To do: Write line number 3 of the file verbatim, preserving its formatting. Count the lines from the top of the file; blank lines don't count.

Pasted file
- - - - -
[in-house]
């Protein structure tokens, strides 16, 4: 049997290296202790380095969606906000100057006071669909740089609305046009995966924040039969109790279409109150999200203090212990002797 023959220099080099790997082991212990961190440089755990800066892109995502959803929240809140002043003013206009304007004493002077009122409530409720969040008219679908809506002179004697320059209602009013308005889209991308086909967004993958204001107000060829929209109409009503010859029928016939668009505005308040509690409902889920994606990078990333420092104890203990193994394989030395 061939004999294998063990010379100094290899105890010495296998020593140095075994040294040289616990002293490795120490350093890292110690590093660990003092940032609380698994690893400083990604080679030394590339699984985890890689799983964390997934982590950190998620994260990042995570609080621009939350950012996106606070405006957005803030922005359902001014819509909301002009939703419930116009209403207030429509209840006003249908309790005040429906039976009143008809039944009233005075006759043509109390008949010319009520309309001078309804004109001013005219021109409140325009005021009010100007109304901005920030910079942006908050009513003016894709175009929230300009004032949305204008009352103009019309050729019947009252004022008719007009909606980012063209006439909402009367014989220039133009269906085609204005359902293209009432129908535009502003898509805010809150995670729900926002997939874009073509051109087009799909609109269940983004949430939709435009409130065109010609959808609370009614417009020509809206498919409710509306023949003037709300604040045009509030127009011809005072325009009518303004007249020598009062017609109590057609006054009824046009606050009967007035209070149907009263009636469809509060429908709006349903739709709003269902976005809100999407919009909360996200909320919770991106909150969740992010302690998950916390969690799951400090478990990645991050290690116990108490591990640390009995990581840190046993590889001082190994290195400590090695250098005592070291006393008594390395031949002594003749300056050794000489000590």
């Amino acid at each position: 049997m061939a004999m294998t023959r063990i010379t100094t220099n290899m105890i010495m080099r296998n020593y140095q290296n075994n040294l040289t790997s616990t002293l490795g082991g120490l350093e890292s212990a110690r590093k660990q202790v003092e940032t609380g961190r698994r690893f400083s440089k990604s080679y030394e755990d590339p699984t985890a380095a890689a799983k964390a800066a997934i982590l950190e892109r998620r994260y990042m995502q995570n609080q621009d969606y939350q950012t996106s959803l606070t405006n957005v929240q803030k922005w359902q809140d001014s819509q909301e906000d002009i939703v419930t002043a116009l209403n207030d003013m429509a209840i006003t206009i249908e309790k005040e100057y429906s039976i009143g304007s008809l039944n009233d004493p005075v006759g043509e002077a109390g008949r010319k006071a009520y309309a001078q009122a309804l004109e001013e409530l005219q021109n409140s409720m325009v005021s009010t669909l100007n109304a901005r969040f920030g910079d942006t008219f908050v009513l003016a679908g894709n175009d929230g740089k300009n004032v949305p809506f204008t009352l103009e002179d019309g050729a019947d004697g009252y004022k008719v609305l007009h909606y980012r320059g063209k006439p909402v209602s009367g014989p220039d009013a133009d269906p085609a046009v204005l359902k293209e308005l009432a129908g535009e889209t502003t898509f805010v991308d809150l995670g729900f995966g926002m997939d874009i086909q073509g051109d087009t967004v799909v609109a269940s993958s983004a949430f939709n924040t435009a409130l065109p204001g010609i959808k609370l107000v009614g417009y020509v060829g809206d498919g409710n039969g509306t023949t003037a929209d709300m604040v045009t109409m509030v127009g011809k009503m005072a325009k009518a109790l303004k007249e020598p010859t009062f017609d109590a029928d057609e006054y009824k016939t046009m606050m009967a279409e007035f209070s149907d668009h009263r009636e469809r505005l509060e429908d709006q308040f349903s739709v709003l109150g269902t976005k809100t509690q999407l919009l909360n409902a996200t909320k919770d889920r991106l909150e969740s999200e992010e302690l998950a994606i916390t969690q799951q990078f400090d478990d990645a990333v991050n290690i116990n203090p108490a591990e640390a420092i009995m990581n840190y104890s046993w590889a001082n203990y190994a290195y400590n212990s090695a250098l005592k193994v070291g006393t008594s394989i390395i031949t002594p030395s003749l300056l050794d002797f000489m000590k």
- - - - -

């Amino acid at each position: 049997m061939a004999m294998t023959r063990i010379t100094t220099n290899m105890i010495m080099r296998n020593y140095q290296n075994n040294l040289t790997s616990t002293l490795g082991g120490l350093e890292s212990a110690r590093k660990q202790v003092e940032t609380g961190r698994r690893f400083s440089k990604s080679y030394e755990d590339p699984t985890a380095a890689a799983k964390a800066a997934i982590l950190e892109r998620r994260y990042m995502q995570n609080q621009d969606y939350q950012t996106s959803l606070t405006n957005v929240q803030k922005w359902q809140d001014s819509q909301e906000d002009i939703v419930t002043a116009l209403n207030d003013m429509a209840i006003t206009i249908e309790k005040e100057y429906s039976i009143g304007s008809l039944n009233d004493p005075v006759g043509e002077a109390g008949r010319k006071a009520y309309a001078q009122a309804l004109e001013e409530l005219q021109n409140s409720m325009v005021s009010t669909l100007n109304a901005r969040f920030g910079d942006t008219f908050v009513l003016a679908g894709n175009d929230g740089k300009n004032v949305p809506f204008t009352l103009e002179d019309g050729a019947d004697g009252y004022k008719v609305l007009h909606y980012r320059g063209k006439p909402v209602s009367g014989p220039d009013a133009d269906p085609a046009v204005l359902k293209e308005l009432a129908g535009e889209t502003t898509f805010v991308d809150l995670g729900f995966g926002m997939d874009i086909q073509g051109d087009t967004v799909v609109a269940s993958s983004a949430f939709n924040t435009a409130l065109p204001g010609i959808k609370l107000v009614g417009y020509v060829g809206d498919g409710n039969g509306t023949t003037a929209d709300m604040v045009t109409m509030v127009g011809k009503m005072a325009k009518a109790l303004k007249e020598p010859t009062f017609d109590a029928d057609e006054y009824k016939t046009m606050m009967a279409e007035f209070s149907d668009h009263r009636e469809r505005l509060e429908d709006q308040f349903s739709v709003l109150g269902t976005k809100t509690q999407l919009l909360n409902a996200t909320k919770d889920r991106l909150e969740s999200e992010e302690l998950a994606i916390t969690q799951q990078f400090d478990d990645a990333v991050n290690i116990n203090p108490a591990e640390a420092i009995m990581n840190y104890s046993w590889a001082n203990y190994a290195y400590n212990s090695a250098l005592k193994v070291g006393t008594s394989i390395i031949t002594p030395s003749l300056l050794d002797f000489m000590k």